FOR A man with the initials “WAR”, it should come as no surprise that Will Fraine is a batsman who likes to wreak savagery and slaughter.
William Alan Richard Fraine, to give him his full name, visited chaos and carnage on Northamptonshire yesterday, the 26-year-old striking 143 from 107 balls with 12 fours and eight sixes in a brutal display of butchery and power.
It was the highest score of his professional career, beating his only previous century (106 in a County Championship match against Surrey at Scarborough in 2019), and it royally entertained a crowd of around 3,000 at the Clifton Park venue, which should really have turned up wearing tin hats.
More importantly for Yorkshire, it inspired a winning start to their 50-over tournament, the hosts prevailing by 33 runs.
On a day when morning rain reduced the match to 46 overs per side, before sunshine graced this delightful outground shaded by trees, it was by no means a one-man show as Fraine’s exploits were complemented by those of Harry Duke and Will Luxton as Yorkshire totalled 353-5 on a good pitch.
Duke, the 20-year-old wicketkeeper, scored 111 from 107 balls with 13 fours, sharing with Fraine an opening stand of 209 inside 30 overs, and Luxton, the 19-year-old, struck 84 from 53 balls with 10 fours and three sixes, the highest score of his fledgling career.
Although Fraine has been around for a while now (the Huddersfield-born right-hander played county age-group cricket for Yorkshire before joining his native county in late 2018 on a three-year deal from Notts), Duke and Luxton are very much at the beginning of their journeys.
On this evidence, the future is bright.
Another fine prospect is Ben Cliff, a 19-year-old pace bowler who was making his first-team debut along with Harry Sullivan, also 19, a left-arm spinner.
As Northants were dismissed for 320, Cliff struck with the fourth ball of the innings and of his Yorkshire career when Ricardo Vasconcelos got a leading edge to Dom Bess at mid-on.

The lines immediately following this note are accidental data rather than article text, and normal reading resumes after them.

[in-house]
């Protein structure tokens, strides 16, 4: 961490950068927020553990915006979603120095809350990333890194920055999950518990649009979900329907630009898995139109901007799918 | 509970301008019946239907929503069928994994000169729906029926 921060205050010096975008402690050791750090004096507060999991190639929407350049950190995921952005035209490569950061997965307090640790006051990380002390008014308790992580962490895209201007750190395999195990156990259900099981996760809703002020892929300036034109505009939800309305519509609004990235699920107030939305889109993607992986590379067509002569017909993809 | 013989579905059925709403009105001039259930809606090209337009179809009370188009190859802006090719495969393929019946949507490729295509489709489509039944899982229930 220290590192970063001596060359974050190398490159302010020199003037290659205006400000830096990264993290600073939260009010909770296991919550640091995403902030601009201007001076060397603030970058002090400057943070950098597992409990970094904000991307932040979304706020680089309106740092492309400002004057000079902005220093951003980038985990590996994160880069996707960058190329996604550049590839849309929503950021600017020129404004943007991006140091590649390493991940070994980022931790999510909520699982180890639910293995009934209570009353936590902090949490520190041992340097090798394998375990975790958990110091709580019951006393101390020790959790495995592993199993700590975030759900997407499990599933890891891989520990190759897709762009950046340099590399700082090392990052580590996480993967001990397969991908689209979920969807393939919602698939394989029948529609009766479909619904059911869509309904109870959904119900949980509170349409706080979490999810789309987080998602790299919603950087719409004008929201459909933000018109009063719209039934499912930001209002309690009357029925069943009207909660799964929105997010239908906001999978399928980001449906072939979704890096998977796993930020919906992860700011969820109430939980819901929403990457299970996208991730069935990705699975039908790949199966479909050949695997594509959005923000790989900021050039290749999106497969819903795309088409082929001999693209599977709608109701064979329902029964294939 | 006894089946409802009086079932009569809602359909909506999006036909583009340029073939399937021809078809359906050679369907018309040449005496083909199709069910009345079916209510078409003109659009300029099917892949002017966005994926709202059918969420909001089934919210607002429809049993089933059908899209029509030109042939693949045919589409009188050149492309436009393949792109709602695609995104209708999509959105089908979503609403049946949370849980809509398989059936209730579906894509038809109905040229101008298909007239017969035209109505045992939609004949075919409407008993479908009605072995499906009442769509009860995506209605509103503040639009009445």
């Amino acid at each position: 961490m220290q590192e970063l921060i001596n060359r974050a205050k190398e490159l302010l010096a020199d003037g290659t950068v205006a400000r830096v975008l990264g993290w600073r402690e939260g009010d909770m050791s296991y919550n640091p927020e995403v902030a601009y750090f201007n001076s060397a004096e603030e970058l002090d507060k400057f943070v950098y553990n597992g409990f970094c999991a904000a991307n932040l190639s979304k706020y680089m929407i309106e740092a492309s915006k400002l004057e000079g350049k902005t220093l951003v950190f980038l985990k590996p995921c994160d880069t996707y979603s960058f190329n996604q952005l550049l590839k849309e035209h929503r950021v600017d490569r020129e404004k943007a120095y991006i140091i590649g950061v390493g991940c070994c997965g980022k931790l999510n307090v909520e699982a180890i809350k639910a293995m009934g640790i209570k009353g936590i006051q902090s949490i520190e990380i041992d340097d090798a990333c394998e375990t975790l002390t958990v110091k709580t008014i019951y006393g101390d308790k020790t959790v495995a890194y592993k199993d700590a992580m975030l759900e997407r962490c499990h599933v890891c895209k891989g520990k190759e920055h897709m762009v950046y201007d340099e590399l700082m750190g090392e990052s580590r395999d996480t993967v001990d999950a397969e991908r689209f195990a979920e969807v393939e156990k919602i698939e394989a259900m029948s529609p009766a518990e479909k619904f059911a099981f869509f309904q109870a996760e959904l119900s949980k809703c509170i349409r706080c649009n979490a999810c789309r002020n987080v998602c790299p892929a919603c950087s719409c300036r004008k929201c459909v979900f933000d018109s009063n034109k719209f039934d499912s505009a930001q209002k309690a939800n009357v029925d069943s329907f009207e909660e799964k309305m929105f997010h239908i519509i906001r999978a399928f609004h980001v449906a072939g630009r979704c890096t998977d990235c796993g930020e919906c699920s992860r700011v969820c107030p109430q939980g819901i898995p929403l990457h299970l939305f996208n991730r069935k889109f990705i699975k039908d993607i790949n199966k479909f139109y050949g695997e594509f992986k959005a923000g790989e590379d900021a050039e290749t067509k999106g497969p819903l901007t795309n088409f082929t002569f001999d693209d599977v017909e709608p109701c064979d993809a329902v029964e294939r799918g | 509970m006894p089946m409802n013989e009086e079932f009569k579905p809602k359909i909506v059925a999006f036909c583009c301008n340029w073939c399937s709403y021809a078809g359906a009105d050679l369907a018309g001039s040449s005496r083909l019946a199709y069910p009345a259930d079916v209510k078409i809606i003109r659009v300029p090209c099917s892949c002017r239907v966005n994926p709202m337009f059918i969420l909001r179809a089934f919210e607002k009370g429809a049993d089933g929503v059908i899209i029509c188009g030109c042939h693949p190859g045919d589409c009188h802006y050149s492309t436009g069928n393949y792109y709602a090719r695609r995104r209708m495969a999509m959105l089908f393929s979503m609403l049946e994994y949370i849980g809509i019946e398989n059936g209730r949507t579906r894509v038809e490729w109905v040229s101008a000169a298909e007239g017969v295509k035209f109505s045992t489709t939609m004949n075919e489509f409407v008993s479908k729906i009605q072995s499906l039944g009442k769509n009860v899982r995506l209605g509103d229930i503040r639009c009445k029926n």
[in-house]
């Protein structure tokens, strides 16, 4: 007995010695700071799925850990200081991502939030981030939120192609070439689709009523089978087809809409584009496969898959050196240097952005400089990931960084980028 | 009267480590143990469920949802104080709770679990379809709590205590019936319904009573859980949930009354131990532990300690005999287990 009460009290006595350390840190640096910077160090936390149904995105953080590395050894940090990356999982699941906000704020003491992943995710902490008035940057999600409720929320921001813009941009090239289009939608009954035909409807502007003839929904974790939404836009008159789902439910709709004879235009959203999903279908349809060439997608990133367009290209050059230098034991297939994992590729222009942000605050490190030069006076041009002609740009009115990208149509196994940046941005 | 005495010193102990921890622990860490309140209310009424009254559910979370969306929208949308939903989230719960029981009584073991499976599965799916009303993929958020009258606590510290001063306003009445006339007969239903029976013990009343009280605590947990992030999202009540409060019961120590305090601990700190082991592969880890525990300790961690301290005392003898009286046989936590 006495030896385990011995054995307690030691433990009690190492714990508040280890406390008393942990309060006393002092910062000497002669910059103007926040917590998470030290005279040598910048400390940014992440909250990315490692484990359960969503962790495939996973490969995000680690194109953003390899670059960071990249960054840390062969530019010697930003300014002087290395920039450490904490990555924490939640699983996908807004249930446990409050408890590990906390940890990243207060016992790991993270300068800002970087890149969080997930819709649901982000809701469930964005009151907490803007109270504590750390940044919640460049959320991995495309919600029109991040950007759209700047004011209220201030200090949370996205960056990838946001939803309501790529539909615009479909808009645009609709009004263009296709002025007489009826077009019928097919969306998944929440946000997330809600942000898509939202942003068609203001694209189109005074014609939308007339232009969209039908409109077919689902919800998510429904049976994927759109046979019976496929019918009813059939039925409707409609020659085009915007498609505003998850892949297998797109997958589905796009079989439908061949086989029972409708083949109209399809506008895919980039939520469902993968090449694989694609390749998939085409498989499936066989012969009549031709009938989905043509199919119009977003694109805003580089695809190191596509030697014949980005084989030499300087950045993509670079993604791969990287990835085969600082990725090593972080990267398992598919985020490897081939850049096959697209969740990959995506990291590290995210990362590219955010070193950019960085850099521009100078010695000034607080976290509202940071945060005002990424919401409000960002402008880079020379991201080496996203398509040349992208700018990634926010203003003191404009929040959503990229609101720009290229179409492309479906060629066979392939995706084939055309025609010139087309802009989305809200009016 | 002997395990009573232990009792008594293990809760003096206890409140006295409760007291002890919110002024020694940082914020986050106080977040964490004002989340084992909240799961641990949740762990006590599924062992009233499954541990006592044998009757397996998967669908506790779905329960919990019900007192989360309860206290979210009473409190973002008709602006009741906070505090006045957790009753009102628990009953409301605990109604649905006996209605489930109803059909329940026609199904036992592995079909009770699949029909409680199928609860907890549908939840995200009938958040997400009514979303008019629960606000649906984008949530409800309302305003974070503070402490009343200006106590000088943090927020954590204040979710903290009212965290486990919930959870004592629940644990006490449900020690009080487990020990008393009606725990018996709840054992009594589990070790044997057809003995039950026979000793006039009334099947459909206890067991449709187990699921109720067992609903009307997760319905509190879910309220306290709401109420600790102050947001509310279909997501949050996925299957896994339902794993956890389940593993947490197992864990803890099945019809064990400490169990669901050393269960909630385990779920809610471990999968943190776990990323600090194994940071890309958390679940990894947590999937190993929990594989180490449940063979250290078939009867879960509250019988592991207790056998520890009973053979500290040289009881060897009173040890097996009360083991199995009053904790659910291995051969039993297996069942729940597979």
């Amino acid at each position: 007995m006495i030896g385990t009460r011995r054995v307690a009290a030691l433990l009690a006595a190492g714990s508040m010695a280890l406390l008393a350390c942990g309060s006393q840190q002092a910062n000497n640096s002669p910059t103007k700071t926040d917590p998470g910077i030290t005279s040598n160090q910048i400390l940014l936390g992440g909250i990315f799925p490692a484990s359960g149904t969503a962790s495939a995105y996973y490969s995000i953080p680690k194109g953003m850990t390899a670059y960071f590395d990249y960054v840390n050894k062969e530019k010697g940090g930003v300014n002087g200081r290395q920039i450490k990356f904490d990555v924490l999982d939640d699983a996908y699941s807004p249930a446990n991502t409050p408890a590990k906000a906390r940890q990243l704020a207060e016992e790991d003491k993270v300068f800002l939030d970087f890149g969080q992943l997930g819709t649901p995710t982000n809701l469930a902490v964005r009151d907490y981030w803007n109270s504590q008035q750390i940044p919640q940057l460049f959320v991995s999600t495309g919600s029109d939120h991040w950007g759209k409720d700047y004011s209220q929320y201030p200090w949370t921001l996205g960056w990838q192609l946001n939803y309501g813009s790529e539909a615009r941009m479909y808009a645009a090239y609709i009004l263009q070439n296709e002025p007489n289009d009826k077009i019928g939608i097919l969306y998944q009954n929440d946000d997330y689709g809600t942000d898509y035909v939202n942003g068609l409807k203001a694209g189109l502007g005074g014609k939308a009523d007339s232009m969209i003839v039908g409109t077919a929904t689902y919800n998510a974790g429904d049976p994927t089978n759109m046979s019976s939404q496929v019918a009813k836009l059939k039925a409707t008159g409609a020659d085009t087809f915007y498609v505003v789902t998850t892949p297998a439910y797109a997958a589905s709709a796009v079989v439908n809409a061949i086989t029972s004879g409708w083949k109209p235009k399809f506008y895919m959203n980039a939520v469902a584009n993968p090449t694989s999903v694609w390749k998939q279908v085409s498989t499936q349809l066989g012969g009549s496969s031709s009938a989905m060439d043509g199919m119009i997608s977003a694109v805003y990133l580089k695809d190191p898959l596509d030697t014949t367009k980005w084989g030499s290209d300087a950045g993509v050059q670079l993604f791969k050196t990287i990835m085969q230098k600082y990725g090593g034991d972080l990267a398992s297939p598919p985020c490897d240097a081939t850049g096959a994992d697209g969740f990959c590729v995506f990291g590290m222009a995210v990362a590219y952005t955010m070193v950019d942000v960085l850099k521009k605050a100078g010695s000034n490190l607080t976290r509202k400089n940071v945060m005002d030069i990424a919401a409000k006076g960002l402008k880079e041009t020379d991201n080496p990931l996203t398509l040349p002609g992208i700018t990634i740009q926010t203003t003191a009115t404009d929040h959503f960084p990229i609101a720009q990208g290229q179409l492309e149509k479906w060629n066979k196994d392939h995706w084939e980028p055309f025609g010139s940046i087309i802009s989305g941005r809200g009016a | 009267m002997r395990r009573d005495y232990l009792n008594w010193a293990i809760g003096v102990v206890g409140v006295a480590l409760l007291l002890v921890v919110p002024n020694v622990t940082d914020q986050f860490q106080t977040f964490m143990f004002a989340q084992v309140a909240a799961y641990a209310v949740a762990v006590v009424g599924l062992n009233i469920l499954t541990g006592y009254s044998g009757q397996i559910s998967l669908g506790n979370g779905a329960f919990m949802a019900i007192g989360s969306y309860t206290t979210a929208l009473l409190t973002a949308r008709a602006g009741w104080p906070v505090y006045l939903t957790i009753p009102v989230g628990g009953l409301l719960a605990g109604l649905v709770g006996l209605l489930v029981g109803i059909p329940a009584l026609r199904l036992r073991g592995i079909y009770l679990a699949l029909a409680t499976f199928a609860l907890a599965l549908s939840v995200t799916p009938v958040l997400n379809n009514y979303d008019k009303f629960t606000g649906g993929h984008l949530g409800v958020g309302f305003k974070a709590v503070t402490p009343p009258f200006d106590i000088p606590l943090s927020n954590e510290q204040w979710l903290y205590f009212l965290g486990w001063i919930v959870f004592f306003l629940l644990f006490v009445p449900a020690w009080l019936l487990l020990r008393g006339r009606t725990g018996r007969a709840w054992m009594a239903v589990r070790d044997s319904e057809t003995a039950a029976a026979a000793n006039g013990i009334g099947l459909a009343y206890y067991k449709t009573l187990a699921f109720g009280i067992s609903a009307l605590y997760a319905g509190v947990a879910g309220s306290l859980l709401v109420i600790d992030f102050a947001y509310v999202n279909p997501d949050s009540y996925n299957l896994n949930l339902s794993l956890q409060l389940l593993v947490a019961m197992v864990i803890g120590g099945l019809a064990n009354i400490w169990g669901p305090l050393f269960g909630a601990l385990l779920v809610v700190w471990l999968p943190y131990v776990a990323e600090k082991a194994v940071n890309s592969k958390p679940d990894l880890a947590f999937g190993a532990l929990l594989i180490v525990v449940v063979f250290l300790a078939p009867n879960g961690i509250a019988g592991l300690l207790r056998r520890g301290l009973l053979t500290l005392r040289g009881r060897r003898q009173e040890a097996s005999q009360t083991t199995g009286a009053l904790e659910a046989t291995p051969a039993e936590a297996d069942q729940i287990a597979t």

Tall and strong, the right-armer Cliff has something about him - as does Sullivan, who was similarly pleased to take his first wicket for the club when Rob Keogh lofted to Bess at long-off.
It was a key scalp, Keogh’s departure for 59 leaving Northants 237-5 in the 34th over, and a second one followed when Sullivan bowled James Sales as he tried to hit through the offside.
After Northants chose to bowl beneath initially overcast skies, Fraine dominated the opening exchanges. Tall and lean, a batsman who combines butchery and elegance, the right-hander drove forcibly, pulled savagely and showed his silkiness in the shape of late-cuts that fair sped across the turf.
When he gave full rein to his primaeval strength, Fraine rained sixes on to the white marquee, into the tennis courts, over the pavilion and even towards the press box balcony, which almost prevented this match report from being compiled and due praise conferred on its swashbuckling hero.
On days such as these, when he looks in full control of himself and his game, Fraine is a great asset for Yorkshire, a player with the potential to develop further in all forms of the game.
Ditto Duke, who had 38 to his name when Fraine reached his century from 85 balls. Duke played something of a backseat role before going into the main driver’s chair, a player with more scoops in his armoury than the ice-cream van located on the ground.
After Fraine slashed to backward-point and departed to the strains of a standing ovation, Duke proceeded to his hundred from 97 balls and Luxton to his half-century from 35 deliveries, the pair adding 134 inside 15 overs to lead Yorkshire towards their imposing total.
Luxton holed out to long-off and Duke was caught behind trying to scoop, then Bess was bowled and Matthew Revis run-out in the final over.
Following Cliff’s early breakthrough in the Northants reply, Ben Coad had Emilio Gay steering to Fraine at slip.
Will Young, the New Zealand batsman, and Saif Zaib added 82 inside 13 overs before Zaib’s eyes lit up at a delivery from Bess, to which he came down the pitch, missed and was smartly stumped by Jonny Tattersall, the new Yorkshire captain.
Young went on to the top score of 91 from 64 balls with 12 fours and two sixes before pulling Coad to Sullivan at mid-on.
After Sullivan’s double strike, Bess had Tom Taylor caught-and-bowled and Buck caught at deep-square leg by Fraine.
Lewis McManus threatened a heist with a fine 82 from 63 balls with five fours and four sixes, but Tom Loten trapped him leg-before and then had Jack White pulling to mid-on.